A Perfect Fit
Vermont, known for its natural landscape and ski resorts, is also the domicile for a new captive insurance company for Life Time Fitness, Inc., a privately held, multi-billion-dollar healthy living, healthy aging and healthy entertainment lifestyle company based in Chanhassen, Minn.
“Life Time is a 25-year-old Healthy Way of Life company committed to helping communities organizations and individuals achieve their total health objectives, fitness goals and athletic aspirations by providing the best places, best performers and best programs that positively change lives every day.
“Beginning with our first club in 1992, we have grown to more than 120 destinations in 35 major markets across 26 states and Canada, serving more than 1.8 million members,” said Josh Reding, Life Time director of risk management.
“In keeping with our growth, our financial protection and insurance needs have also evolved. With this in mind, we licensed our captive in January of 2017 and funded it in February.”
Life Time’s comprehensive, multi-purpose, resort-like destinations provide entertaining, educational, friendly, functional and innovative experiences that meet the health and fitness needs of the entire family, according to the company.
Over the last 25 years, the company has transformed the health and fitness space, while creating an entirely new industry — Healthy Way of Life. Today, Life Time is poised to further extend its brand and growth with the creation of dozens of new, iconic Life Time destinations, complete with comprehensive Healthy Living, Healthy Aging and Healthy Entertainment programs, services and products, it said.
“Like so many captive programs, the insurance coverage that Life Time Captive Insurance Co. provides to its parent organization is plain vanilla, but the parent is unique,” said David Provost, deputy commissioner of captive insurance, Vermont’s top regulator.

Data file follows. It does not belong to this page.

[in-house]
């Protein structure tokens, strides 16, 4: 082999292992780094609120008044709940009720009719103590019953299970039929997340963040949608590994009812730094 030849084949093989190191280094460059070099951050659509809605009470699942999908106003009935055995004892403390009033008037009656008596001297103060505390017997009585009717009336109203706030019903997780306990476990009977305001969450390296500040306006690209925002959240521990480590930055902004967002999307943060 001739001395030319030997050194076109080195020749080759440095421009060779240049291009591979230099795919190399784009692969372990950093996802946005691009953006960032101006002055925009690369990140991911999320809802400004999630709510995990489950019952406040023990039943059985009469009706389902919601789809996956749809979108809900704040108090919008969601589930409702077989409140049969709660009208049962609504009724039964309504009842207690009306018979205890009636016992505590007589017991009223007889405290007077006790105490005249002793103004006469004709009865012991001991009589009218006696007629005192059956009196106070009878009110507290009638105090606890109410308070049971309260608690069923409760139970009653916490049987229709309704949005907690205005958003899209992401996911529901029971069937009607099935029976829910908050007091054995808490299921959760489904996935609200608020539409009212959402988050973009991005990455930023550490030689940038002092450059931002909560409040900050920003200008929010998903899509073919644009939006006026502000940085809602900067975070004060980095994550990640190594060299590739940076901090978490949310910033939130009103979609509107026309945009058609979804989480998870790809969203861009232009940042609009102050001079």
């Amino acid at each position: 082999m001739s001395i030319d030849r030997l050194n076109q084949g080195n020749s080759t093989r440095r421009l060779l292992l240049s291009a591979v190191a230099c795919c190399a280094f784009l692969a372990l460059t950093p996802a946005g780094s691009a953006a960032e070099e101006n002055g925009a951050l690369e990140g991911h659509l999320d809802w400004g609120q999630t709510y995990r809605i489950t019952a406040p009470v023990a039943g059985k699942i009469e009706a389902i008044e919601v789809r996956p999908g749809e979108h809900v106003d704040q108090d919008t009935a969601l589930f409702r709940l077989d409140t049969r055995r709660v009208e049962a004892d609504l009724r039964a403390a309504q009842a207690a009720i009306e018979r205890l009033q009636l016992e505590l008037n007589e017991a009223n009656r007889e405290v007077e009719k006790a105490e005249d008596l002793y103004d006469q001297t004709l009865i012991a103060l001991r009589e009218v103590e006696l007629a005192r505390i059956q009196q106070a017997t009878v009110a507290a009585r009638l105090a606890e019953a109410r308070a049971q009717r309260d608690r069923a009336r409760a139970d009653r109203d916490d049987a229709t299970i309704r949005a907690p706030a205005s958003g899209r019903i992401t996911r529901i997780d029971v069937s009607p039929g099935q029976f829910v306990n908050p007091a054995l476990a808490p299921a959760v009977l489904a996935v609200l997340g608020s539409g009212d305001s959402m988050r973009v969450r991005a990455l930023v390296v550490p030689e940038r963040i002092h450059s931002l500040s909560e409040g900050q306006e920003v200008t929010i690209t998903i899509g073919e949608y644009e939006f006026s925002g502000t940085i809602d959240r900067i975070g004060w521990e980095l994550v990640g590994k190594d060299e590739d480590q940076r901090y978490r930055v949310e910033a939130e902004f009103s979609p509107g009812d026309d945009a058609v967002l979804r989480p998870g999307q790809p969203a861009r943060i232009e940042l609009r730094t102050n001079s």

“It was a great fit for Life Time Fitness to form their captive in Vermont — not just because the captive program was right up our alley, but because we have a fitness culture here too,” — David Provost, deputy commissioner of captive insurance, State of Vermont
“It was a great fit for Life Time Fitness to form their captive in Vermont — not just because the captive program was right up our alley, but because we have a fitness culture here too,” he said.
“Vermont ranks as the second-fittest state in the nation, and the Department of Financial Regulation staff exemplifies that ethos. We have bikers, skiers, kayakers, hikers, climbers, marathoners and more on staff, and may be the only insurance department in the country that has put up teams for challenge runs, obstacle races and Penguin Plunges.”
Create a Short List
Given its characteristics, third-party liability, property and casualty are major portions of Life Time’s insurance program.
So is getting educated about risk.
James Swanke, director of risk consulting at Willis Towers Watson, said risk managers should attend RIMS or CICA conferences as well as “talk to the regulators from various domiciles as a first step to learn as much as they can and determine which they like better in terms of captive legislation, regulation and infrastructure.”
“The goal should be to create a short list of attractive captive domiciles. We can certainly provide our point of view as consultants, but it has to be a comfortable fit for the client.”
After research, it’s time for a formal captive feasibility study including actuarial projections, financial analyses and cost-benefit comparisons. In Life Time’s case, company officials admitted to feeling as if they were being overly cautious in the years it took to collect information about various domiciles and put their internal processes in place. But Swanke said the firm took the right amount of time to prepare.
“There are more choices than ever when it comes to domicile selection and competition can be fierce,” said Dan Towle, outgoing director of financial services for the State of Vermont.
“The bottom line is that companies want to form their captives in a predictable, stable, efficient and business-friendly environment. Other jurisdictions can copy our laws, but having our experience, knowledge, infrastructure and a 36-year track record is not easily duplicated.”
That is attractive to first-time captives.
“I joined Life Time six years ago and report to our executive vice president and chief administration officer, who is knowledgeable in risk financing and has always had an appreciation for risk management,” said Reding.
“We have been evaluating the idea of a captive since 2011 and knew it needed to be a long-term program with a solid plan to transfer risk outside of the traditional markets, especially workers’ compensation and third-party liability.